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The Most Durably Democratic County In The Country Could Go For Trump

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In 2012, voters in Elliott County, Kentucky, came close to breaking a streak that, at the time, had lasted 136 years. Elliott County was formed in 1869, and since its first presidential election, in 1872, it had voted for the Democratic nominee every time — the longest span of any U.S. county.

President Obama — like the previous Democratic candidates for president — won Elliott County in 2012, extending its streak. But the margin by which he won — 2.5 percentage points — made it, by far, the closest presidential election the county had ever seen,1 and the first time the Democratic share of the vote fell below 50 percent.2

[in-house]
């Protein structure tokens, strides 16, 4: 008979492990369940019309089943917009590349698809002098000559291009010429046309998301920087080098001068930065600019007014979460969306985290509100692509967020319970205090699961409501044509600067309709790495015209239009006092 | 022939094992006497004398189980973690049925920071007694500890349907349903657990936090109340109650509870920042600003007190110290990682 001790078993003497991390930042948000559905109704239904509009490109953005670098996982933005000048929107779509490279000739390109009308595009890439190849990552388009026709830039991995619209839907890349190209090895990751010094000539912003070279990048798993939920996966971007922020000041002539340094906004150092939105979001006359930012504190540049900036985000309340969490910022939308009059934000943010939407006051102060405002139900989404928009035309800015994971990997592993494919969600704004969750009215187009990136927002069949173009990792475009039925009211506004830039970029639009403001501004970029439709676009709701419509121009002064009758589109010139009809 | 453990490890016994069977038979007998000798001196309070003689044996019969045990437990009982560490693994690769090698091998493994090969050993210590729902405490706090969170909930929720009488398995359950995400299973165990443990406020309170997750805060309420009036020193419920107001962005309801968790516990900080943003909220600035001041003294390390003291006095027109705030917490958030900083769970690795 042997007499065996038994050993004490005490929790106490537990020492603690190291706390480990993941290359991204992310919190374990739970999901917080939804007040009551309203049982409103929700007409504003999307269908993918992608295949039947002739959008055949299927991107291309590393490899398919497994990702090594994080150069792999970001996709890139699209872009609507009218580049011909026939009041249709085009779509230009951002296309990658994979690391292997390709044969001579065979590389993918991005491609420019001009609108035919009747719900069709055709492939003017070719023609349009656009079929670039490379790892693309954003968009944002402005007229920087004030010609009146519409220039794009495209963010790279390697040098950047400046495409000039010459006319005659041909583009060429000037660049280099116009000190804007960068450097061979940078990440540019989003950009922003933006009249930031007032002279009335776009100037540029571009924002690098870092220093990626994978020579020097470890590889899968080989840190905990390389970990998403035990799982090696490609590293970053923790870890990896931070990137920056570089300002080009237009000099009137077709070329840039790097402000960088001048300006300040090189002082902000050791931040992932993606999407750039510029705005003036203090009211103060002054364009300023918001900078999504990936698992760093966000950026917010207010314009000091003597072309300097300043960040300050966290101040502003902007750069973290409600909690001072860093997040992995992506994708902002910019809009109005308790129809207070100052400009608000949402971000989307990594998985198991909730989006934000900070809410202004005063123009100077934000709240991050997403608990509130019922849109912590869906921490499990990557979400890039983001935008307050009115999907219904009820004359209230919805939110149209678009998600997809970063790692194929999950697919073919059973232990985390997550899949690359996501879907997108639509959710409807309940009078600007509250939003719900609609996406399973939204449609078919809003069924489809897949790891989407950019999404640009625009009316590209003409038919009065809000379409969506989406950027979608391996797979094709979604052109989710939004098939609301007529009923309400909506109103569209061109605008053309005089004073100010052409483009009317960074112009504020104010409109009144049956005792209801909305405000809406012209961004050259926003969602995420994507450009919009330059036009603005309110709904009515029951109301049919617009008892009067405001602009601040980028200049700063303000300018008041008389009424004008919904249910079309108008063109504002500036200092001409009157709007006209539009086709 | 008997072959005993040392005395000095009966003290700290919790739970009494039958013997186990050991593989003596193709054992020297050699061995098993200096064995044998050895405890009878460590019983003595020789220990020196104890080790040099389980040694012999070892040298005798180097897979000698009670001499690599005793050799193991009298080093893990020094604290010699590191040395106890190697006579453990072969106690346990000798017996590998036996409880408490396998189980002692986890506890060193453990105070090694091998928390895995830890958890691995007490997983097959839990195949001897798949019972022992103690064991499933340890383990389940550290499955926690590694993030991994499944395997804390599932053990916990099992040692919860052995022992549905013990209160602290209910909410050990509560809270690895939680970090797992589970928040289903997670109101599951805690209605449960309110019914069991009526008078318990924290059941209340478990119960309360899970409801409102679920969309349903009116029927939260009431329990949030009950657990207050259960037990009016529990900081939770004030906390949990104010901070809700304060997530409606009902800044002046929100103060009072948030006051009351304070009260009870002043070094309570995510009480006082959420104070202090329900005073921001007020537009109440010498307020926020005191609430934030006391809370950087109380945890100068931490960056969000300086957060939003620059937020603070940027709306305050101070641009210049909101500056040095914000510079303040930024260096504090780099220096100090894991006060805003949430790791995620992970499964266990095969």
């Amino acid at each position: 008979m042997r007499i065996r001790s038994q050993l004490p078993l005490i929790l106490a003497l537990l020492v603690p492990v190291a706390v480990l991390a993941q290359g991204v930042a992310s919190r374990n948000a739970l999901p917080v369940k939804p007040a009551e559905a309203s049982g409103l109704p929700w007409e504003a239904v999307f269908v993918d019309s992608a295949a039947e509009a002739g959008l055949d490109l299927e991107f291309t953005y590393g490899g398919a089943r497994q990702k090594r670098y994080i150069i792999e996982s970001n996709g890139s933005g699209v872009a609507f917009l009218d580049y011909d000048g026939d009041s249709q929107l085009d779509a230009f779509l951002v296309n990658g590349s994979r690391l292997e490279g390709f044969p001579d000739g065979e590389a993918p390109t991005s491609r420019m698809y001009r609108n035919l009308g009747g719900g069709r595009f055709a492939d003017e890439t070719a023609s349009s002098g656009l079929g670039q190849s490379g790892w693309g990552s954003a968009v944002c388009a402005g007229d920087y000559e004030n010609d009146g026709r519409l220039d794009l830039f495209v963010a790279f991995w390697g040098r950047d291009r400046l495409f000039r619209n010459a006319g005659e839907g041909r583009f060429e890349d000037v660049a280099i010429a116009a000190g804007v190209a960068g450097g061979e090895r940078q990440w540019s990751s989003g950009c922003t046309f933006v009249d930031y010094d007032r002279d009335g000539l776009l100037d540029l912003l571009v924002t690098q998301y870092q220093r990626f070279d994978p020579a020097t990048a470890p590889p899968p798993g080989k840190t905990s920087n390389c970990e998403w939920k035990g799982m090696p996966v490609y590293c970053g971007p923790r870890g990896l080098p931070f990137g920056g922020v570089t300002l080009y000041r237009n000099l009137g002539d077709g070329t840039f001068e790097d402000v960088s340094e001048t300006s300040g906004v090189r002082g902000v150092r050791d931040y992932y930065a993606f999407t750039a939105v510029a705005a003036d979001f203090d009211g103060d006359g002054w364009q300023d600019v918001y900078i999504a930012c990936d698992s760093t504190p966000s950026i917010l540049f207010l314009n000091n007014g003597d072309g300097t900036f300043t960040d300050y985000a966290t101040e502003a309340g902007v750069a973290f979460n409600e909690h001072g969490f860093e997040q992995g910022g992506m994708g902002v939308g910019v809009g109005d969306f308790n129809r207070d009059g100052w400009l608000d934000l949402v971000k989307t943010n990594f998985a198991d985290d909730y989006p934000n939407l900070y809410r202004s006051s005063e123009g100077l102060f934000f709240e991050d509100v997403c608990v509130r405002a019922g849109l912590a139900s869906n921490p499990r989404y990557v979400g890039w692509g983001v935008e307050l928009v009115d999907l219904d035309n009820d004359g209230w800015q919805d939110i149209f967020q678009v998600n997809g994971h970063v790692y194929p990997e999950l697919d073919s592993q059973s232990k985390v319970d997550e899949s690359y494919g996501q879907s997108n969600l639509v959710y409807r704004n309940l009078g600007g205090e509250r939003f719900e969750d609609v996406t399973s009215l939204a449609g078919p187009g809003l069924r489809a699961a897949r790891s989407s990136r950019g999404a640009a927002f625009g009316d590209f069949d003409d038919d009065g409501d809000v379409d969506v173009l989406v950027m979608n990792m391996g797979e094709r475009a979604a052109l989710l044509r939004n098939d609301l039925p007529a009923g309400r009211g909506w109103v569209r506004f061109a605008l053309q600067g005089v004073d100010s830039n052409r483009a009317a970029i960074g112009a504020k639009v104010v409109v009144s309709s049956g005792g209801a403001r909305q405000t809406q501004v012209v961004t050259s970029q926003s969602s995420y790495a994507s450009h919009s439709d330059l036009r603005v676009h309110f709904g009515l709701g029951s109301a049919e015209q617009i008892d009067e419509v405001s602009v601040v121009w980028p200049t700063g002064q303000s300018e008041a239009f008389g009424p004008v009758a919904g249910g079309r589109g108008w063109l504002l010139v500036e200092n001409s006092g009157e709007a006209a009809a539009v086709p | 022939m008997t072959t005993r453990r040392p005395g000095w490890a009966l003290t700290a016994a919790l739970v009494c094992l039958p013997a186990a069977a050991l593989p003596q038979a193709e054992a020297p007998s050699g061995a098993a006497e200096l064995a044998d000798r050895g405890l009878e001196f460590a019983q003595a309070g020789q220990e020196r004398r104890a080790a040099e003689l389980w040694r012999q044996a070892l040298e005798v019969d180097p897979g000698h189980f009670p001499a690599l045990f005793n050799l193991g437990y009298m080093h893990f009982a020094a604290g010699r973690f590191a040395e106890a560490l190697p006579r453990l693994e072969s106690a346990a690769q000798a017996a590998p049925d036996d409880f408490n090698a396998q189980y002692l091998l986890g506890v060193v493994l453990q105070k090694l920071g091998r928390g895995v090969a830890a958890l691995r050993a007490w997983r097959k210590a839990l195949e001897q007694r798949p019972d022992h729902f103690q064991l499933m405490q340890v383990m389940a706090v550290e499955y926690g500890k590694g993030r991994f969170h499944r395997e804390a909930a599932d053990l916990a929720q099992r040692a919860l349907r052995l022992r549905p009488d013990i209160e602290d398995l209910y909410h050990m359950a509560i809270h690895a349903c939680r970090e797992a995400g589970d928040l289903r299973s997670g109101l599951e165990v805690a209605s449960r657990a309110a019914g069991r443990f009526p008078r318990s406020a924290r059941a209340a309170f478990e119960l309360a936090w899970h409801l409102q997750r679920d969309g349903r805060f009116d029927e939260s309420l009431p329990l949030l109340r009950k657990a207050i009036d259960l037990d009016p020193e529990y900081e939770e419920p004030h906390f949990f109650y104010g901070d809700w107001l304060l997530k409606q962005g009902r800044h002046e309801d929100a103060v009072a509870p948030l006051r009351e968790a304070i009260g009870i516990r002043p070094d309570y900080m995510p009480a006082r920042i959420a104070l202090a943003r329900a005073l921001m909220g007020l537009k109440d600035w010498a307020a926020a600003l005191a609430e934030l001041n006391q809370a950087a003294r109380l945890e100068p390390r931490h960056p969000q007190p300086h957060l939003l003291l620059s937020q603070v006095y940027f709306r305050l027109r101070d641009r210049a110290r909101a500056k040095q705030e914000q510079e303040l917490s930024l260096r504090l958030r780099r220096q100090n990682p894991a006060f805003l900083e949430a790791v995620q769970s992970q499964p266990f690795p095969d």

Will 2016 be the end of the streak? Demographically, Elliott County looks like the kind of place where Donald Trump could do well. My colleague David Wasserman estimated that 85 percent of the major-party vote in Elliott County in 2012 was from non-college-educated white voters — the demographic group among which Trump is strongest. Even a small shift among those voters toward Trump could win him the county.


  1. The next closest presidential election in Elliott County was 2008, when Obama won by 25 percentage points.

  2. Obama got 1,186 votes (49.4 percent), and Mitt Romney got 1,126 (46.9 percent); third-party candidates accounted for the remainder.

Aaron Bycoffe is a computational journalist for FiveThirtyEight.